The settlement, announced Thursday by the Federal Trade Commission, will give customers the difference between the marked-up price and the face value of their tickets. FTC Chairman Jon Leibowitz said the refunds could go to thousands of people and ultimately total more than $1 million.
The FTC launched an investigation into Ticketmaster's practices last year after Springsteen fans who tried to buy tickets for concerts in May and June encountered a "no tickets found" message on Ticketmaster's Web site. The investigation found that even though face-value tickets were still available in many cases, customers were redirected to Ticketmaster's TicketsNow.com resale site to buy tickets that were in some cases two, three or even four times face value.
According to the FTC complaint, which was filed in U.S. District court in Illinois, TicketsNow charged a markup of 2 percent to 8 percent, as well as a 15 percent fee, on the Springsteen tickets.
The FTC said the company used "deceptive bait-and-switch tactics." It also said the company displayed the same misleading Web page to consumers trying to buy tickets to other events between October 2008 and February 2009.
In addition, the agency said that Ticketmaster failed to tell buyers that many of the resale Springsteen tickets advertised on the TicketsNow.com site were not actually "in hand," but rather were simply offers to try to find tickets. As a result, the FTC said, many of those "phantom tickets" never materialized even though Ticketmaster kept the sales proceeds for several months before notifying customers that the tickets did not exist.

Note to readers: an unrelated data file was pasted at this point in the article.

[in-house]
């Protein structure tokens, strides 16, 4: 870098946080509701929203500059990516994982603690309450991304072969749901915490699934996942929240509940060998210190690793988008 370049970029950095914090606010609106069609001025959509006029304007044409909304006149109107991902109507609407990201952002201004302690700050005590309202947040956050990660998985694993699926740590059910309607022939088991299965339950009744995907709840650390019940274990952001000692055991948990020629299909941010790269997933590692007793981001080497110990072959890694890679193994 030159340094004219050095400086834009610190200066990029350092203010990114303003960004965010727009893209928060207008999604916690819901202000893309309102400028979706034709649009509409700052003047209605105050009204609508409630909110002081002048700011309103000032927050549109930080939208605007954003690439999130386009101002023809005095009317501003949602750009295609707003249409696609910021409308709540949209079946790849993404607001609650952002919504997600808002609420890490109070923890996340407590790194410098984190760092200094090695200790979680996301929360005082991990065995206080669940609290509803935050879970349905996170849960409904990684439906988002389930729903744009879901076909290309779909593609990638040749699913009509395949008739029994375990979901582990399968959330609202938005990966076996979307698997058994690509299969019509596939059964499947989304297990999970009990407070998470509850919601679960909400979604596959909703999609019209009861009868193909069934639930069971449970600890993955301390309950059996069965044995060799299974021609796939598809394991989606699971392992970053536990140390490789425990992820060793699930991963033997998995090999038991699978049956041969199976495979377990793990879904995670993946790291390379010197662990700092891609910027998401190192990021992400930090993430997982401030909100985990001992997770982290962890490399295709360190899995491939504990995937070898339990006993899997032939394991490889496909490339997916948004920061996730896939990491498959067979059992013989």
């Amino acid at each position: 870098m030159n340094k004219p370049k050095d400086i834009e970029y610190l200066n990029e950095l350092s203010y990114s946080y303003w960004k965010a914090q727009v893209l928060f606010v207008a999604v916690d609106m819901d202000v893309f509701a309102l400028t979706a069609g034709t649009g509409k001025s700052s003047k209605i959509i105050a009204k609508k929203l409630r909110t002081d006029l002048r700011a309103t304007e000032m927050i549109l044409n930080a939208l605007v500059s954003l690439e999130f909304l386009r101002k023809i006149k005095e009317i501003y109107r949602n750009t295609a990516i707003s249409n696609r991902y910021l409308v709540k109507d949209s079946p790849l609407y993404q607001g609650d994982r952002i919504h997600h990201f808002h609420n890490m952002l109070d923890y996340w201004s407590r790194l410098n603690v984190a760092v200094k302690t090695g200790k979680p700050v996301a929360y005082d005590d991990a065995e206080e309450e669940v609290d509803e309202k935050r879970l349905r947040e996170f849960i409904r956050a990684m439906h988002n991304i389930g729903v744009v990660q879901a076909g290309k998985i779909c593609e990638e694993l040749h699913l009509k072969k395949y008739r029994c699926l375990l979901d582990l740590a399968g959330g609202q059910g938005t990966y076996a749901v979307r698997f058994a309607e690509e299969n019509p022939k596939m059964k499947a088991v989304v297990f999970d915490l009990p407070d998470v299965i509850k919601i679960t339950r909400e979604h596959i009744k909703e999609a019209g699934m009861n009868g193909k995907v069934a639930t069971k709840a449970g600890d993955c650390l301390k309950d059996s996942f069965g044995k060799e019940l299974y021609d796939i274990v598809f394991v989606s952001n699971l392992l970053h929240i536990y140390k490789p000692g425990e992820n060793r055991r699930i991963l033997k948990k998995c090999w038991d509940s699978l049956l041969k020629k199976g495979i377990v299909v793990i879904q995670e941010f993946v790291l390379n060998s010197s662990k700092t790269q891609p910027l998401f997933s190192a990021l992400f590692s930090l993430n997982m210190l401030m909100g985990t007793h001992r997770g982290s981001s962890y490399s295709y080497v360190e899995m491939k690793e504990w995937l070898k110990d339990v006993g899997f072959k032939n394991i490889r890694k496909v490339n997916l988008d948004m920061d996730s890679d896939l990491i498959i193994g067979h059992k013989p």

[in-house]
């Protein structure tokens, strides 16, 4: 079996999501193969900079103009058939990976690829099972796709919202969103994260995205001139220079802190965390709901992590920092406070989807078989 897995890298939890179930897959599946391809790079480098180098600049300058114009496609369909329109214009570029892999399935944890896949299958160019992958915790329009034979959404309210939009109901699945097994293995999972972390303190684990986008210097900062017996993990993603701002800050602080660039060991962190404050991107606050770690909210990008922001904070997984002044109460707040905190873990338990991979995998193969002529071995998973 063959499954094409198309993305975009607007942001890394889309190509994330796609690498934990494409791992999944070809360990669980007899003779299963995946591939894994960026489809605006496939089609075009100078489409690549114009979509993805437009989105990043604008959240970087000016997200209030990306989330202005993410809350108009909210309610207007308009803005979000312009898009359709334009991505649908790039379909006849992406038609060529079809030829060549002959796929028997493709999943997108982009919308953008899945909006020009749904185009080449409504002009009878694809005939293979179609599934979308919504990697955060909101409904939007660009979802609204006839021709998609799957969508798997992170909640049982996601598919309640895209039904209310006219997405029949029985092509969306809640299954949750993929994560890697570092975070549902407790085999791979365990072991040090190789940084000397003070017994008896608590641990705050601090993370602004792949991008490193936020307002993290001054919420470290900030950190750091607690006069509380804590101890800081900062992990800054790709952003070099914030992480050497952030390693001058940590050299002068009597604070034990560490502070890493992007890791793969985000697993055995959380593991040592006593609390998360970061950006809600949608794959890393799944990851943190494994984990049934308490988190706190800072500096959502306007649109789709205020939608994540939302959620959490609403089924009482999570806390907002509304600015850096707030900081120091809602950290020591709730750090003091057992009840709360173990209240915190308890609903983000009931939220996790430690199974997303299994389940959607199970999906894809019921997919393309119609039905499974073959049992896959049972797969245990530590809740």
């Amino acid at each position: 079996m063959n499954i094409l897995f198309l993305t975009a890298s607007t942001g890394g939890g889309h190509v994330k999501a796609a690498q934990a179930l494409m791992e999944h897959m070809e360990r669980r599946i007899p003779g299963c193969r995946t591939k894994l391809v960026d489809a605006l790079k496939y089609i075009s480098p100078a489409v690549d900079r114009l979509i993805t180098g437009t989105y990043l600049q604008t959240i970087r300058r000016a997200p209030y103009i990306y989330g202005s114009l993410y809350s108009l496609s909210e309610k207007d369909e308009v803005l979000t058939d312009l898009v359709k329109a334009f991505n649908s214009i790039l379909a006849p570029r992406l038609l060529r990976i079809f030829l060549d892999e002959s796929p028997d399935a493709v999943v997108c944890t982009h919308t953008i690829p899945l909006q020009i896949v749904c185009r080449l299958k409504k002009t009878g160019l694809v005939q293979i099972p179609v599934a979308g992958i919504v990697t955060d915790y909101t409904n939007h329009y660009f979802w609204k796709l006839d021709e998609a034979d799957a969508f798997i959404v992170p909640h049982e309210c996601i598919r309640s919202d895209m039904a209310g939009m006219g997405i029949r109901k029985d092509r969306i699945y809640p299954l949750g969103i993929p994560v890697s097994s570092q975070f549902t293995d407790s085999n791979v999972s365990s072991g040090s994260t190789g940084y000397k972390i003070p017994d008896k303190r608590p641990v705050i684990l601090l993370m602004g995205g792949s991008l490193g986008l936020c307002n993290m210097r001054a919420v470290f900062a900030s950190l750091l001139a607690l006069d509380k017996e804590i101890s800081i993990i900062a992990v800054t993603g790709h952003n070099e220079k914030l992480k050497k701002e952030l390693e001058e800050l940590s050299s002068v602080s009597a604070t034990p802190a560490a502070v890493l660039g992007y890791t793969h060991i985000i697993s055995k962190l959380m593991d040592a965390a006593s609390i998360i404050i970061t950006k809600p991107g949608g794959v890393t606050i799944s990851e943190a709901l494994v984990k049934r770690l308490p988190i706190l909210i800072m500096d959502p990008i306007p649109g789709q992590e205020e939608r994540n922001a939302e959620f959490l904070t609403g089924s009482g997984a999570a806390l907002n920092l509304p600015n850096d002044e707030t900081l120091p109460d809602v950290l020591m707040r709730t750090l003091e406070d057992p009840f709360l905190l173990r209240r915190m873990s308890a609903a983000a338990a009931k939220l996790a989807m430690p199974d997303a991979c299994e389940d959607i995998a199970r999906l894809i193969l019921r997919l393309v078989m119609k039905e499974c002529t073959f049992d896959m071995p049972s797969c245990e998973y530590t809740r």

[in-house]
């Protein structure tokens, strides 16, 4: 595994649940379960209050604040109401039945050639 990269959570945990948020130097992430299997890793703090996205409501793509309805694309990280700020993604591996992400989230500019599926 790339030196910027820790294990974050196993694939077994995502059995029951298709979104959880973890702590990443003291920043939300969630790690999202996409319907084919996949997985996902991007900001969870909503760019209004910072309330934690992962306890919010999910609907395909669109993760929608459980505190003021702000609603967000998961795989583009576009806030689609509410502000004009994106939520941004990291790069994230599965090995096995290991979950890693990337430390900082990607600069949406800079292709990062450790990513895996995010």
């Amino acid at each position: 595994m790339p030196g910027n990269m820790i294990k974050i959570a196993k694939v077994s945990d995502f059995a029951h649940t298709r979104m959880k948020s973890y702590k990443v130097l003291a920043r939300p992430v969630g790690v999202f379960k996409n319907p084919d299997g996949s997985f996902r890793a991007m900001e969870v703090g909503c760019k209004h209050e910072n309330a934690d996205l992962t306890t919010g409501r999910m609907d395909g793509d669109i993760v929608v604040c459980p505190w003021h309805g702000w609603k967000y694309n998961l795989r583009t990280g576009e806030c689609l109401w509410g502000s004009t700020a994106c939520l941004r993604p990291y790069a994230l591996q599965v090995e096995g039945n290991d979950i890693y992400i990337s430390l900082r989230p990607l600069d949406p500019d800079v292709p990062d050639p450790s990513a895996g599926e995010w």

The settlement with the FTC will require TicketsNow.com to clearly disclose whether tickets advertised on the site are in hand or merely speculative and to clearly indicate that it is a resale site that offers tickets at resale prices.
The agency is also sending warning letters to other ticket resale companies urging them to review their own Web sites to ensure that they do not make any misleading statements about the status of tickets.
Live Nation Entertainment denies that there were any face-value Springsteen tickets available when customers were redirected to the TicketsNow.com site -- even though it said at the time that its systems had a "glitch." The company stressed in a statement that the FTC did not find "any inappropriate transfer or diversion of tickets to TicketsNow or any other resale entity."
The company said it is pleased with the terms of the FTC settlement and looks forward to building a "great company that serves consumers and artists with easy and transparent ticketing solutions." Ticketmaster, the nation's largest ticket-seller, and Live Nation, the world's largest concert promoter, merged last month after a yearlong antitrust review by the Justice Department.